Steamed cauliflower is OK, but I really like the caramelized flavor it takes on when roasted. Combined here with roasted garlic and fennel, this dish has a deep, satisfying quality perfect for a chilly evening. It also boasts a creamy texture with just a modest amount of cheese.
Making Roasted Cauliflower PenneThe basic approach here gets the cauliflower, fennel and garlic roasting in the oven as your first step. A bit after the veggies start roasting, you get the pasta water boiling.
The sautéed cabbage along with onions adds some nice color to the dish and additional nutrition. However, the flavor for this Roasted Cauliflower Penne really comes from the roasted veggies, so you could skip sautéing the onions and cabbage if you would like to streamline the process.
I like to use whole wheat penne pasta for this dish, which enhances the nutritional value of the meal.
When I originally made the Roasted Cauliflower Penne, I added some toasted walnuts, which added some nice additional flavor and crunch. However, we are now nut free in our house due to a food allergy, and the recipe is fine without the walnuts. Add them if you like, but skipping the walnuts is fine.
You need a bit of broth to puree the roasted vegetables into the desired consistency. Of course, use vegetable broth to make this a vegetarian dish. If you aren’t concerned about that and have chicken broth on hand, that works well too.
Wine Pairing for Roasted Cauliflower Penne
We paired the Roasted Cauliflower Penne with a California Pinot Noir. It wasn’t my favorite bottle, but from the pairing I could see that the earthy roasted veggies do make Pinot Noir a good choice.
Ellipsis Pinot Noir from the Russian River Valley is a good, reasonably priced option you might try.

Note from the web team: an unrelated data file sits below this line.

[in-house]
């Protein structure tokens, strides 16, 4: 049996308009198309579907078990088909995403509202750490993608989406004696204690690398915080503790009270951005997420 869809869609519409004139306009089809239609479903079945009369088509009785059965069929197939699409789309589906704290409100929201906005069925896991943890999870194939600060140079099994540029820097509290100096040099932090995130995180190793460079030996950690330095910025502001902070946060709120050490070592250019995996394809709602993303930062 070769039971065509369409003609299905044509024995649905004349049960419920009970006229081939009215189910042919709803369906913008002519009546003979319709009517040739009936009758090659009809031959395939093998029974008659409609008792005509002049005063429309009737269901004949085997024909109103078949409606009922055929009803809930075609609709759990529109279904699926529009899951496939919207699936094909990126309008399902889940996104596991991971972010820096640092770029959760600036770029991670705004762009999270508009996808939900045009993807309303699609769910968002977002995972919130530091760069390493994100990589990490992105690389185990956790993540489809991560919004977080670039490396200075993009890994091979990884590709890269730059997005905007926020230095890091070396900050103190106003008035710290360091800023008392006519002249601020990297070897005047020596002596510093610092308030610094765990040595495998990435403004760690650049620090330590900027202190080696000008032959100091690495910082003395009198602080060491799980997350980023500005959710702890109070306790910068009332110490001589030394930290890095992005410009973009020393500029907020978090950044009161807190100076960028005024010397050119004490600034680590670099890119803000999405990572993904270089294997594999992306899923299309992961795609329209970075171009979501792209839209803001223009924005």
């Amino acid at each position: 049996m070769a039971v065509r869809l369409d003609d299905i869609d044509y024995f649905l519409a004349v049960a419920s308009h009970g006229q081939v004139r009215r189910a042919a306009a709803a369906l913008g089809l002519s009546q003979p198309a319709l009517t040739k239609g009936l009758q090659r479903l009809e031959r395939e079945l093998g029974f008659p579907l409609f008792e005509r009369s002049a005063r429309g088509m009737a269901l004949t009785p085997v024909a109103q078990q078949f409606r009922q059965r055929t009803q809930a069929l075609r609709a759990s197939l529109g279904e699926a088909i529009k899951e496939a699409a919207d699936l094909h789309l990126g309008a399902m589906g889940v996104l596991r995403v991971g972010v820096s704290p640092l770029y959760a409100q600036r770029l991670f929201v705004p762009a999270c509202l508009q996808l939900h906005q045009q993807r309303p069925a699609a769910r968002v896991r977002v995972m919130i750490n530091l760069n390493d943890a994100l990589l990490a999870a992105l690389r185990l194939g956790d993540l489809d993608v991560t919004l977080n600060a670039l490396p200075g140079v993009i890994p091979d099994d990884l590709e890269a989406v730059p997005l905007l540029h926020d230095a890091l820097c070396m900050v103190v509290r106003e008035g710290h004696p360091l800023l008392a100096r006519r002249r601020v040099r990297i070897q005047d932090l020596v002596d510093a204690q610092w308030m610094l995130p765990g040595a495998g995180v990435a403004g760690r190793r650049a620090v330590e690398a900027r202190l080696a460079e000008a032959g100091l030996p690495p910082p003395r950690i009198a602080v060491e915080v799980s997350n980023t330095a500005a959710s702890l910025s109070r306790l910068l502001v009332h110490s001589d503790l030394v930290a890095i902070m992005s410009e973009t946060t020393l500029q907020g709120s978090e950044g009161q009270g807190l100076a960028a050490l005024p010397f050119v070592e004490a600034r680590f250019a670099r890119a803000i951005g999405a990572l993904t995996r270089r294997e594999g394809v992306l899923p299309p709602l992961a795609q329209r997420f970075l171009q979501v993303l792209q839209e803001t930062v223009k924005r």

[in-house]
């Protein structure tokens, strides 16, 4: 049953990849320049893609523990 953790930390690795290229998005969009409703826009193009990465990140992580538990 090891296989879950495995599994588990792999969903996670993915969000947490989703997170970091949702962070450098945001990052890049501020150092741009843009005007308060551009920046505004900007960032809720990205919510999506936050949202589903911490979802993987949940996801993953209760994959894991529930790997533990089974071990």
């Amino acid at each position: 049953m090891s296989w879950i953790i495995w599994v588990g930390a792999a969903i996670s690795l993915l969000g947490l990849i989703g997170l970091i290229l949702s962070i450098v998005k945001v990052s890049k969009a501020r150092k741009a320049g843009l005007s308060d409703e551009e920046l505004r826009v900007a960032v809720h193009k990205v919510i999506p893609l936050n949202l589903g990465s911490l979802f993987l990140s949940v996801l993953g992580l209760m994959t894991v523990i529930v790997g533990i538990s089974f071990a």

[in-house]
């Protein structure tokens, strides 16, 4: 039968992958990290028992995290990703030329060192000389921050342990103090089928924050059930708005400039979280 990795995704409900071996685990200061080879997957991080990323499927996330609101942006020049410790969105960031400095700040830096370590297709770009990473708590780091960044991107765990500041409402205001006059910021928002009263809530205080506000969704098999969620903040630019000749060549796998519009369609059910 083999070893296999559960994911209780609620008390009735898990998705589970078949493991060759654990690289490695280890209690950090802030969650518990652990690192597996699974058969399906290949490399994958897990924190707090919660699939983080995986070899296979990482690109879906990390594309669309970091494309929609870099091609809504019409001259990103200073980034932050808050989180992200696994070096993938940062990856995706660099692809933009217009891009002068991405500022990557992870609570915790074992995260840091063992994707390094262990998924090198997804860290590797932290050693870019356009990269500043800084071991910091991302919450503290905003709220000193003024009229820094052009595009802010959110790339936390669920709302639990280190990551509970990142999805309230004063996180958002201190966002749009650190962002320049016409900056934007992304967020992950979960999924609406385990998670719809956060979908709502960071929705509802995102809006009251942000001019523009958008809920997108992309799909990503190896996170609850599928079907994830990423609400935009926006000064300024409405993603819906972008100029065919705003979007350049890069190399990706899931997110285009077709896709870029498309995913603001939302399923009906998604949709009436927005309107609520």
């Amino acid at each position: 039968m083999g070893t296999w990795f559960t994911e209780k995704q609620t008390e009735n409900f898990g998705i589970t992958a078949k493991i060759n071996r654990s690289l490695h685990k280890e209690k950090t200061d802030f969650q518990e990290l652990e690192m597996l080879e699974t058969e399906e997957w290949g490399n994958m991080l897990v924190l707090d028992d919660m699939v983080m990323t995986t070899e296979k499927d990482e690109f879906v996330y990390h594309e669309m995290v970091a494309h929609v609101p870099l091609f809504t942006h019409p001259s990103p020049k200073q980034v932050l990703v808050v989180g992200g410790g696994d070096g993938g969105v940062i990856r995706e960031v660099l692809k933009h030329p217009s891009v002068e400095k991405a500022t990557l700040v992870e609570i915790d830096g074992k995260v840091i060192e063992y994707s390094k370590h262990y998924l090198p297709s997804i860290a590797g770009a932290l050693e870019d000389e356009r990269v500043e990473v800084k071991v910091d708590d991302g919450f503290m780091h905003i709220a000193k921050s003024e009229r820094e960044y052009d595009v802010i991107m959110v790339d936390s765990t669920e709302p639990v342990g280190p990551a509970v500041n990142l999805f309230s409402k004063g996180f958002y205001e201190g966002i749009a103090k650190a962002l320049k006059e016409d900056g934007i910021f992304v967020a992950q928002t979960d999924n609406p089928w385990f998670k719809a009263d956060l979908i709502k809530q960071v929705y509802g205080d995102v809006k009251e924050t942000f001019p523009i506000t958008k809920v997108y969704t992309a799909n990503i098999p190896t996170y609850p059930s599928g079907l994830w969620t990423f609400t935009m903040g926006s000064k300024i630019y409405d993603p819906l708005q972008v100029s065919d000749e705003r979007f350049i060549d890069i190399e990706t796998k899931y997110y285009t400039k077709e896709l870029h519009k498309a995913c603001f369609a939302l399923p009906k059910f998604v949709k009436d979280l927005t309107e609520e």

Of course, Italian wines are a natural choice for pasta dishes. I would go for something simple and fruit forward with the Roasted Cauliflower Penne, such as a Dolcetto.
- 1 small to medium bulb fennel, chopped
- 1 medium cauliflower, coarsely chopped
- 1 head garlic garlic
- 4 tbsp olive oil
- 1 tsp dried sage or 1 tbsp fresh sage if available
- ½ cup chicken or veggie broth (veggie broth to make this as a vegetarian dish)
- ½ cup parmesan cheese, divided
- Salt & pepper to taste
- 1 onion, chopped
- 1 cup red cabbage, chopped
- 1 lb penne pasta, preferably whole wheat
- optional: a handful of toasted walnuts
- Preheat oven to 400 degrees. To get the garlic ready for roasting, cut off about ½ inch from the bottom (root end) of the garlic, keeping the skin on but exposing a bit of the garlic cloves. Place on top of a sheet of aluminum foil drizzle with olive oil and add salt and pepper to taste. Wrap the garlic snugly with the oil and place in the oven.
- Toss the fennel with 1 tablespoon olive oil in a roasting pan, and get it roasting for 5 minutes.
- Take the pan out, add the cauliflower with another tablespoon of the olive oil, and toss together. Put the pan back in the oven, letting it roast for 25 to 30 minutes.
- As the veggies roast, start a pan of water boiling for the penne. Start cooking the penne according to package instructions when there’s about 10 minutes left for the veggie roasting time.
- Sauté the onion and cabbage as the veggies roast. Add 1 tablespoon of olive oil to a skillet on medium heat, then add the onion. After the onion begins to soften, add the cabbage. Sauté for about 5 more minutes, so the cabbage begins to soften.
- The roasted vegetables are done when they have started to nicely brown and soften a bit. This will take about 25 minutes from the time you put the cauliflower in the oven. When the veggies are done roasting--including the garlic--remove from them oven and let cool slightly for a few minutes. Scoop the veggies into a food processor, scraping out bits that might be sticking to the bottom of the pan. Add a tbsp of the olive oil along with the broth. Puree until the vegetables have achieved a fairly event consistency.
- When the pasta is cooked, drain, and stir in the pureed roasted veggies. Then add the onion and cabbage mixture, followed by the ¼ cup of cheese and walnuts if using them. Plate and serve, passing the extra cheese at the table.
*Notes: I did the onion/cabbage saute largely to add a little color to the dish; plus, I have a lot of cabbage on hand. The flavor here really comes from the roasted cauliflower puree, so you could easily skip the saute portion. I also roasted some kohlabri and tossed into the dish. It was a bit too hard to puree so I left in chunks. It was OK and if you happened to be looking to use some up, give it a try–but it didn’t add too much to the flavor.